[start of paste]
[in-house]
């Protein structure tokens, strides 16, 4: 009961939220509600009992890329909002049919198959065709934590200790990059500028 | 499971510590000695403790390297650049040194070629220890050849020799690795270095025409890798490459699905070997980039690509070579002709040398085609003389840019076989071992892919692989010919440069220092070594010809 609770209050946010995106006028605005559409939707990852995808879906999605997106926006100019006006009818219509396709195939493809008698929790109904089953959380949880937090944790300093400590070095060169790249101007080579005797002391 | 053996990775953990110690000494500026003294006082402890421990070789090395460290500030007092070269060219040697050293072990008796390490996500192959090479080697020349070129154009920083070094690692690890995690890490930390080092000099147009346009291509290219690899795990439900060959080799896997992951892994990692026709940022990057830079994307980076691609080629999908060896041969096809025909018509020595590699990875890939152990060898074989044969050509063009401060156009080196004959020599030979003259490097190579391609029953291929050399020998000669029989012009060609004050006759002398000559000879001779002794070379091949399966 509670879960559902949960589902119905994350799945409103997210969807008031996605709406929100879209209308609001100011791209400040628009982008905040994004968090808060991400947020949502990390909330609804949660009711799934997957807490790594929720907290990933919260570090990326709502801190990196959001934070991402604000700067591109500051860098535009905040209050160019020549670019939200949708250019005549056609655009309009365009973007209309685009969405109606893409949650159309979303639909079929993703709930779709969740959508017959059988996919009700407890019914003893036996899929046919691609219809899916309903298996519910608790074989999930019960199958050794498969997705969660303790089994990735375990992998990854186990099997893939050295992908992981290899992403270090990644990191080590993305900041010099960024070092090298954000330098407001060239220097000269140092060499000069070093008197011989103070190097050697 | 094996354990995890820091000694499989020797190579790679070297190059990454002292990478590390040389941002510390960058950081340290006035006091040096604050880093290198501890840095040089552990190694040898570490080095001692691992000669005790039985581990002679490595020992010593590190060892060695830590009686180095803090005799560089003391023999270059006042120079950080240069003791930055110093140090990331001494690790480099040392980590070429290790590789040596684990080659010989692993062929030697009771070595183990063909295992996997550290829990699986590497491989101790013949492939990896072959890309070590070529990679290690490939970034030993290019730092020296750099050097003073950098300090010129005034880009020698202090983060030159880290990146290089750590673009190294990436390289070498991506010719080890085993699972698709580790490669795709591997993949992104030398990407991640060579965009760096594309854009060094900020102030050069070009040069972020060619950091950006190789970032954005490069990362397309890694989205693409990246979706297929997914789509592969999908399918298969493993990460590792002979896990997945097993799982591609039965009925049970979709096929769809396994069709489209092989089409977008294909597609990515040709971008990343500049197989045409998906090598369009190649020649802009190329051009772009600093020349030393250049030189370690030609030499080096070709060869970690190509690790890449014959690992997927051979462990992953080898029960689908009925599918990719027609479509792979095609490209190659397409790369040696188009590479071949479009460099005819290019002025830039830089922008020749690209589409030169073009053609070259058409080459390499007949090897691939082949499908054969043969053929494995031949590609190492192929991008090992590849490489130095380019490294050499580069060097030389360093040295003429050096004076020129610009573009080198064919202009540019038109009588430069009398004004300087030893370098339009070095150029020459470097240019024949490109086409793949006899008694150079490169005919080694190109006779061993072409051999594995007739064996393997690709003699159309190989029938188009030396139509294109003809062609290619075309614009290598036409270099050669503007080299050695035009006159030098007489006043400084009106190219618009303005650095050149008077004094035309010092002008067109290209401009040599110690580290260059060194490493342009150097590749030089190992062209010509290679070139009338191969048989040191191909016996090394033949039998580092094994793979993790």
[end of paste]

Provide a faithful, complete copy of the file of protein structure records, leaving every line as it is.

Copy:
[in-house]
């Protein structure tokens, strides 16, 4: 009961939220509600009992890329909002049919198959065709934590200790990059500028 | 499971510590000695403790390297650049040194070629220890050849020799690795270095025409890798490459699905070997980039690509070579002709040398085609003389840019076989071992892919692989010919440069220092070594010809 609770209050946010995106006028605005559409939707990852995808879906999605997106926006100019006006009818219509396709195939493809008698929790109904089953959380949880937090944790300093400590070095060169790249101007080579005797002391 | 053996990775953990110690000494500026003294006082402890421990070789090395460290500030007092070269060219040697050293072990008796390490996500192959090479080697020349070129154009920083070094690692690890995690890490930390080092000099147009346009291509290219690899795990439900060959080799896997992951892994990692026709940022990057830079994307980076691609080629999908060896041969096809025909018509020595590699990875890939152990060898074989044969050509063009401060156009080196004959020599030979003259490097190579391609029953291929050399020998000669029989012009060609004050006759002398000559000879001779002794070379091949399966 509670879960559902949960589902119905994350799945409103997210969807008031996605709406929100879209209308609001100011791209400040628009982008905040994004968090808060991400947020949502990390909330609804949660009711799934997957807490790594929720907290990933919260570090990326709502801190990196959001934070991402604000700067591109500051860098535009905040209050160019020549670019939200949708250019005549056609655009309009365009973007209309685009969405109606893409949650159309979303639909079929993703709930779709969740959508017959059988996919009700407890019914003893036996899929046919691609219809899916309903298996519910608790074989999930019960199958050794498969997705969660303790089994990735375990992998990854186990099997893939050295992908992981290899992403270090990644990191080590993305900041010099960024070092090298954000330098407001060239220097000269140092060499000069070093008197011989103070190097050697 | 094996354990995890820091000694499989020797190579790679070297190059990454002292990478590390040389941002510390960058950081340290006035006091040096604050880093290198501890840095040089552990190694040898570490080095001692691992000669005790039985581990002679490595020992010593590190060892060695830590009686180095803090005799560089003391023999270059006042120079950080240069003791930055110093140090990331001494690790480099040392980590070429290790590789040596684990080659010989692993062929030697009771070595183990063909295992996997550290829990699986590497491989101790013949492939990896072959890309070590070529990679290690490939970034030993290019730092020296750099050097003073950098300090010129005034880009020698202090983060030159880290990146290089750590673009190294990436390289070498991506010719080890085993699972698709580790490669795709591997993949992104030398990407991640060579965009760096594309854009060094900020102030050069070009040069972020060619950091950006190789970032954005490069990362397309890694989205693409990246979706297929997914789509592969999908399918298969493993990460590792002979896990997945097993799982591609039965009925049970979709096929769809396994069709489209092989089409977008294909597609990515040709971008990343500049197989045409998906090598369009190649020649802009190329051009772009600093020349030393250049030189370690030609030499080096070709060869970690190509690790890449014959690992997927051979462990992953080898029960689908009925599918990719027609479509792979095609490209190659397409790369040696188009590479071949479009460099005819290019002025830039830089922008020749690209589409030169073009053609070259058409080459390499007949090897691939082949499908054969043969053929494995031949590609190492192929991008090992590849490489130095380019490294050499580069060097030389360093040295003429050096004076020129610009573009080198064919202009540019038109009588430069009398004004300087030893370098339009070095150029020459470097240019024949490109086409793949006899008694150079490169005919080694190109006779061993072409051999594995007739064996393997690709003699159309190989029938188009030396139509294109003809062609290619075309614009290598036409270099050669503007080299050695035009006159030098007489006043400084009106190219618009303005650095050149008077004094035309010092002008067109290209401009040599110690580290260059060194490493342009150097590749030089190992062209010509290679070139009338191969048989040191191909016996090394033949039998580092094994793979993790």